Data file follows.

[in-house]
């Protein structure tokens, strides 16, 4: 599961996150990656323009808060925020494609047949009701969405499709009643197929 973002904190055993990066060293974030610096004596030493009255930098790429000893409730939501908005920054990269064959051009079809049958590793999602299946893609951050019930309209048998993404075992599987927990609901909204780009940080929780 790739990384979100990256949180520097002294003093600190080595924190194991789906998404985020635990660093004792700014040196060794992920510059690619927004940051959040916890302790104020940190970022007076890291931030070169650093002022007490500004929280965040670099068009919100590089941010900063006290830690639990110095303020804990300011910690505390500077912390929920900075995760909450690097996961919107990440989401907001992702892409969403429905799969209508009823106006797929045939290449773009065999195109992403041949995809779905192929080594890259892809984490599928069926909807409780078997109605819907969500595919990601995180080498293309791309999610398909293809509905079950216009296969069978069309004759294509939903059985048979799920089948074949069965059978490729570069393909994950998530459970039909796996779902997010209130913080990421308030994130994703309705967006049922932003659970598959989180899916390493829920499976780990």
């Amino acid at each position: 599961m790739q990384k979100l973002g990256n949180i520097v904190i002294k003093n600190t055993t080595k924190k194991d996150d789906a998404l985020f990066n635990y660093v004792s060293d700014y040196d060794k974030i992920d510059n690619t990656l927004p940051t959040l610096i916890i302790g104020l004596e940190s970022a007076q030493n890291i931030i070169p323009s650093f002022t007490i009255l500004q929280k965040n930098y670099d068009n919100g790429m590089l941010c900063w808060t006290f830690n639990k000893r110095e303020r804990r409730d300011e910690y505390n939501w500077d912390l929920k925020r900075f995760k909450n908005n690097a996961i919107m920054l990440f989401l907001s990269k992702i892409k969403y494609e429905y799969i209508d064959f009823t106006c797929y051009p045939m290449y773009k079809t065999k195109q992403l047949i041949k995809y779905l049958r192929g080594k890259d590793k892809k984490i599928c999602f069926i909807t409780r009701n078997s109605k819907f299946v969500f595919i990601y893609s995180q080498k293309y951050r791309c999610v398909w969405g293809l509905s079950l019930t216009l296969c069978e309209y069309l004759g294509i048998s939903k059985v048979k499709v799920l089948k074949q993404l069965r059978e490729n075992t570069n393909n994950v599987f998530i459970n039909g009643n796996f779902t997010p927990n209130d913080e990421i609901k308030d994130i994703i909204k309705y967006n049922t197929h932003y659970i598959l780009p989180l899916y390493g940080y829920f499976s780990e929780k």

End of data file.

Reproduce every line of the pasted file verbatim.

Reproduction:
[in-house]
């Protein structure tokens, strides 16, 4: 599961996150990656323009808060925020494609047949009701969405499709009643197929 973002904190055993990066060293974030610096004596030493009255930098790429000893409730939501908005920054990269064959051009079809049958590793999602299946893609951050019930309209048998993404075992599987927990609901909204780009940080929780 790739990384979100990256949180520097002294003093600190080595924190194991789906998404985020635990660093004792700014040196060794992920510059690619927004940051959040916890302790104020940190970022007076890291931030070169650093002022007490500004929280965040670099068009919100590089941010900063006290830690639990110095303020804990300011910690505390500077912390929920900075995760909450690097996961919107990440989401907001992702892409969403429905799969209508009823106006797929045939290449773009065999195109992403041949995809779905192929080594890259892809984490599928069926909807409780078997109605819907969500595919990601995180080498293309791309999610398909293809509905079950216009296969069978069309004759294509939903059985048979799920089948074949069965059978490729570069393909994950998530459970039909796996779902997010209130913080990421308030994130994703309705967006049922932003659970598959989180899916390493829920499976780990």
């Amino acid at each position: 599961m790739q990384k979100l973002g990256n949180i520097v904190i002294k003093n600190t055993t080595k924190k194991d996150d789906a998404l985020f990066n635990y660093v004792s060293d700014y040196d060794k974030i992920d510059n690619t990656l927004p940051t959040l610096i916890i302790g104020l004596e940190s970022a007076q030493n890291i931030i070169p323009s650093f002022t007490i009255l500004q929280k965040n930098y670099d068009n919100g790429m590089l941010c900063w808060t006290f830690n639990k000893r110095e303020r804990r409730d300011e910690y505390n939501w500077d912390l929920k925020r900075f995760k909450n908005n690097a996961i919107m920054l990440f989401l907001s990269k992702i892409k969403y494609e429905y799969i209508d064959f009823t106006c797929y051009p045939m290449y773009k079809t065999k195109q992403l047949i041949k995809y779905l049958r192929g080594k890259d590793k892809k984490i599928c999602f069926i909807t409780r009701n078997s109605k819907f299946v969500f595919i990601y893609s995180q080498k293309y951050r791309c999610v398909w969405g293809l509905s079950l019930t216009l296969c069978e309209y069309l004759g294509i048998s939903k059985v048979k499709v799920l089948k074949q993404l069965r059978e490729n075992t570069n393909n994950v599987f998530i459970n039909g009643n796996f779902t997010p927990n209130d913080e990421i609901k308030d994130i994703i909204k309705y967006n049922t197929h932003y659970i598959l780009p989180l899916y390493g940080y829920f499976s780990e929780k």